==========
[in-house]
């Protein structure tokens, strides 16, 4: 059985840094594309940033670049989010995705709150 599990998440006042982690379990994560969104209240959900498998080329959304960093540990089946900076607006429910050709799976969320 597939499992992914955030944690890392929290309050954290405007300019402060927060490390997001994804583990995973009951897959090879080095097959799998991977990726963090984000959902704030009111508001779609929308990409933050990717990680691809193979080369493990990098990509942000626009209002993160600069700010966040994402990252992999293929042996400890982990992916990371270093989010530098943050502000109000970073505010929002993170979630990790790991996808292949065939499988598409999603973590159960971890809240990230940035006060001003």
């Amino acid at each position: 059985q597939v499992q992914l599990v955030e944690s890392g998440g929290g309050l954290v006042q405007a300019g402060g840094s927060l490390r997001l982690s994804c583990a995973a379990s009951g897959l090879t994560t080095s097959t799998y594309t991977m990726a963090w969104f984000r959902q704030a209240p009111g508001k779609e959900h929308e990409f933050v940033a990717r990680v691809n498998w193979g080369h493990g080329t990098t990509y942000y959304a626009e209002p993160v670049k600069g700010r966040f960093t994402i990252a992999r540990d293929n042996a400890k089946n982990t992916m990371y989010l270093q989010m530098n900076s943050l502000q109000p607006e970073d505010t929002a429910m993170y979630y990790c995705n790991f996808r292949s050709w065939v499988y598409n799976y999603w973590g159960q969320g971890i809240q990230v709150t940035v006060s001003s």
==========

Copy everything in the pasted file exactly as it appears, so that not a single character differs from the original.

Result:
[in-house]
């Protein structure tokens, strides 16, 4: 059985840094594309940033670049989010995705709150 599990998440006042982690379990994560969104209240959900498998080329959304960093540990089946900076607006429910050709799976969320 597939499992992914955030944690890392929290309050954290405007300019402060927060490390997001994804583990995973009951897959090879080095097959799998991977990726963090984000959902704030009111508001779609929308990409933050990717990680691809193979080369493990990098990509942000626009209002993160600069700010966040994402990252992999293929042996400890982990992916990371270093989010530098943050502000109000970073505010929002993170979630990790790991996808292949065939499988598409999603973590159960971890809240990230940035006060001003």
């Amino acid at each position: 059985q597939v499992q992914l599990v955030e944690s890392g998440g929290g309050l954290v006042q405007a300019g402060g840094s927060l490390r997001l982690s994804c583990a995973a379990s009951g897959l090879t994560t080095s097959t799998y594309t991977m990726a963090w969104f984000r959902q704030a209240p009111g508001k779609e959900h929308e990409f933050v940033a990717r990680v691809n498998w193979g080369h493990g080329t990098t990509y942000y959304a626009e209002p993160v670049k600069g700010r966040f960093t994402i990252a992999r540990d293929n042996a400890k089946n982990t992916m990371y989010l270093q989010m530098n900076s943050l502000q109000p607006e970073d505010t929002a429910m993170y979630y990790c995705n790991f996808r292949s050709w065939v499988y598409n799976y999603w973590g159960q969320g971890i809240q990230v709150t940035v006060s001003s």